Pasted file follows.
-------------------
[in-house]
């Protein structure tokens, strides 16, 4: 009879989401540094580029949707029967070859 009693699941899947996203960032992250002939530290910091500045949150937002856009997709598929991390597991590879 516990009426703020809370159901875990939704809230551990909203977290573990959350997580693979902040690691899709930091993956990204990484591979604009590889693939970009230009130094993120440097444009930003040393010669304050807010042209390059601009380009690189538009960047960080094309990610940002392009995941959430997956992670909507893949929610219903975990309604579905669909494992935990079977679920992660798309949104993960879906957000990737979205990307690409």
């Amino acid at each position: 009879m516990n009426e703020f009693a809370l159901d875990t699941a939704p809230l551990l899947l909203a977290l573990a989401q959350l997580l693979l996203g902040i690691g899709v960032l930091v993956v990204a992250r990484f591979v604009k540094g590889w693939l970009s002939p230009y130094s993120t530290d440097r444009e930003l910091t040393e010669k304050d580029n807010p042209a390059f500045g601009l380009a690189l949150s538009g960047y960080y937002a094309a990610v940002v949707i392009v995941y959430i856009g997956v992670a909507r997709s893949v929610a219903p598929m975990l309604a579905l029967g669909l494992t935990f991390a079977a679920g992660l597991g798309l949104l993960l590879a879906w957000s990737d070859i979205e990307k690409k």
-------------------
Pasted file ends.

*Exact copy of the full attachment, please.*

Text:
[in-house]
């Protein structure tokens, strides 16, 4: 009879989401540094580029949707029967070859 009693699941899947996203960032992250002939530290910091500045949150937002856009997709598929991390597991590879 516990009426703020809370159901875990939704809230551990909203977290573990959350997580693979902040690691899709930091993956990204990484591979604009590889693939970009230009130094993120440097444009930003040393010669304050807010042209390059601009380009690189538009960047960080094309990610940002392009995941959430997956992670909507893949929610219903975990309604579905669909494992935990079977679920992660798309949104993960879906957000990737979205990307690409």
């Amino acid at each position: 009879m516990n009426e703020f009693a809370l159901d875990t699941a939704p809230l551990l899947l909203a977290l573990a989401q959350l997580l693979l996203g902040i690691g899709v960032l930091v993956v990204a992250r990484f591979v604009k540094g590889w693939l970009s002939p230009y130094s993120t530290d440097r444009e930003l910091t040393e010669k304050d580029n807010p042209a390059f500045g601009l380009a690189l949150s538009g960047y960080y937002a094309a990610v940002v949707i392009v995941y959430i856009g997956v992670a909507r997709s893949v929610a219903p598929m975990l309604a579905l029967g669909l494992t935990f991390a079977a679920g992660l597991g798309l949104l993960l590879a879906w957000s990737d070859i979205e990307k690409k």